steps was not demoted, and thus the employee was not entitled to a hearing under the Civil Service Act. If it was a "faulty premise" in Sterling that every disciplinary action resulting in the diminution of compensation is a demotion, it would certainly be faulty to propose that the issuance of a warning is a reduction in rank.*fn8
The interest appellants are attempting to protect is an intangible one: a clean personnel file looking towards future promotion with the department and/or future employment elsewhere. To have a protectable property interest, "a person must clearly have more than an abstract need or desire for it." Board of Regents v. Roth, supra, 408 U.S. at 577, 92 S.Ct. at 2709. Appellants have failed to establish any concrete injury which has flowed from the issuance of the warnings. The mere theoretical effect on possible promotions or future employment prospects is too abstract to constitute a property interest. Neither due process nor the Local Agency Law can be viewed to protect such remote, future, indirect or speculative rights. See Beauty Hall, Inc. v. State Board of Cosmetology, 418 Pa. 225, 210 A.2d 495 (1965).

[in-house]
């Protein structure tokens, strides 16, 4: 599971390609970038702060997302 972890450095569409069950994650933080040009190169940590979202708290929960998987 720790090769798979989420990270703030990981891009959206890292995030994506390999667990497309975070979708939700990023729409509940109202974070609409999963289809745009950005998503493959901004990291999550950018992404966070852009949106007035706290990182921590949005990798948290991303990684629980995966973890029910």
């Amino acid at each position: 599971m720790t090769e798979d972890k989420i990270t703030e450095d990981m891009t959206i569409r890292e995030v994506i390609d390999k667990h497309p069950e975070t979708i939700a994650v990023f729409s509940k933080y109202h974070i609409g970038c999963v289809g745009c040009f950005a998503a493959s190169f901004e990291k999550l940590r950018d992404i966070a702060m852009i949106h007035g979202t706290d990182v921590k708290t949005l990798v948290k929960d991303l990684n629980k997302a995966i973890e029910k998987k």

Apart from a property interest, we must also examine whether the action of the Borough intruded upon any personal right, privilege or liberty interest, converting the issuance of the letters into an adjudication. In some instances, government action seriously criticizing an individual has been held to implicate a liberty interest, triggering due process rights.*fn9 However, a government inspired criticism
[ 505 Pa. Page 258]
must be combined with a concrete alteration of legal status to justify the invocation of procedural safeguards. Paul v. Davis, 424 U.S. 693, 96 S.Ct. 1155, 47 L.Ed.2d 405 (1976). In government employment cases, the criticism must be coupled with discharge to require notice and hearing requirements.
In Paul, the Court said that its prior Roth holding did not indicate "that a hearing would be required each time the state in its capacity as employer might be considered responsible for a statement defaming an employee who continues to be employed." Id. at 710, 96 S.Ct. at 1165. (Emphasis supplied.) See Johnson v. University of Pittsburgh, 435 F.Supp. 1328, 1369-70 (W.D.Pa.1977) ("In cases where a stigma is placed upon the plaintiff as a result of charges of immorality or dishonesty in connection with the termination then there must be a notice and a chance to be heard . . . . Making a person less attractive for employment is not a deprivation of liberty.") citing, Codd v. Velger, 429 U.S. 624, 97 S.Ct. 882, 51 L.Ed.2d 92 (1977). See also, Huff v. County of Butler, 524 F.Supp. 751 (W.D.Pa.1981); Sullivan v. Brown, 544 F.2d 279 (6th Cir.1976).